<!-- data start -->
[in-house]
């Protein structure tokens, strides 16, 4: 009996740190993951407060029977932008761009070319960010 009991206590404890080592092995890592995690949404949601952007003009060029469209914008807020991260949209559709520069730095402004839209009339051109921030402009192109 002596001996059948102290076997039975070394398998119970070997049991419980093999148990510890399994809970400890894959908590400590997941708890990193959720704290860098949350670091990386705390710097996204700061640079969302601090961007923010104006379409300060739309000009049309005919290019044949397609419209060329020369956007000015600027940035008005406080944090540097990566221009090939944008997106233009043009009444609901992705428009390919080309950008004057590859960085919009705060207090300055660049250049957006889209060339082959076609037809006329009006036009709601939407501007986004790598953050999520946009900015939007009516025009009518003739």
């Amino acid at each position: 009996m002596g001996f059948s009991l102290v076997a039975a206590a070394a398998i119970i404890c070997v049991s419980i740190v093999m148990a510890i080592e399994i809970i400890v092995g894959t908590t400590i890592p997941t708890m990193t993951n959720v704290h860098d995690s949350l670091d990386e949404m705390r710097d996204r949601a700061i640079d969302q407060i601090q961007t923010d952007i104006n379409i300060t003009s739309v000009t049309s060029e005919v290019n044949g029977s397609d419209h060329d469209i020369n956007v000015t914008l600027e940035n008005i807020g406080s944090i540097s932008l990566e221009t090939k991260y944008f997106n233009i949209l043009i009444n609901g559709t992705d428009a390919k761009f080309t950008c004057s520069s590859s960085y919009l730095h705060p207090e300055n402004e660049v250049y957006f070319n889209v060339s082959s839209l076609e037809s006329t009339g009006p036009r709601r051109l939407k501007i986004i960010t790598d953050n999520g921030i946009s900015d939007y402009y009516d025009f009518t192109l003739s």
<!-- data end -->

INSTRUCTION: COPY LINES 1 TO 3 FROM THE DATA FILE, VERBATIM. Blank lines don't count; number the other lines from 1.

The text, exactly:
[in-house]
């Protein structure tokens, strides 16, 4: 009996740190993951407060029977932008761009070319960010 009991206590404890080592092995890592995690949404949601952007003009060029469209914008807020991260949209559709520069730095402004839209009339051109921030402009192109 002596001996059948102290076997039975070394398998119970070997049991419980093999148990510890399994809970400890894959908590400590997941708890990193959720704290860098949350670091990386705390710097996204700061640079969302601090961007923010104006379409300060739309000009049309005919290019044949397609419209060329020369956007000015600027940035008005406080944090540097990566221009090939944008997106233009043009009444609901992705428009390919080309950008004057590859960085919009705060207090300055660049250049957006889209060339082959076609037809006329009006036009709601939407501007986004790598953050999520946009900015939007009516025009009518003739």
């Amino acid at each position: 009996m002596g001996f059948s009991l102290v076997a039975a206590a070394a398998i119970i404890c070997v049991s419980i740190v093999m148990a510890i080592e399994i809970i400890v092995g894959t908590t400590i890592p997941t708890m990193t993951n959720v704290h860098d995690s949350l670091d990386e949404m705390r710097d996204r949601a700061i640079d969302q407060i601090q961007t923010d952007i104006n379409i300060t003009s739309v000009t049309s060029e005919v290019n044949g029977s397609d419209h060329d469209i020369n956007v000015t914008l600027e940035n008005i807020g406080s944090i540097s932008l990566e221009t090939k991260y944008f997106n233009i949209l043009i009444n609901g559709t992705d428009a390919k761009f080309t950008c004057s520069s590859s960085y919009l730095h705060p207090e300055n402004e660049v250049y957006f070319n889209v060339s082959s839209l076609e037809s006329t009339g009006p036009r709601r051109l939407k501007i986004i960010t790598d953050n999520g921030i946009s900015d939007y402009y009516d025009f009518t192109l003739s």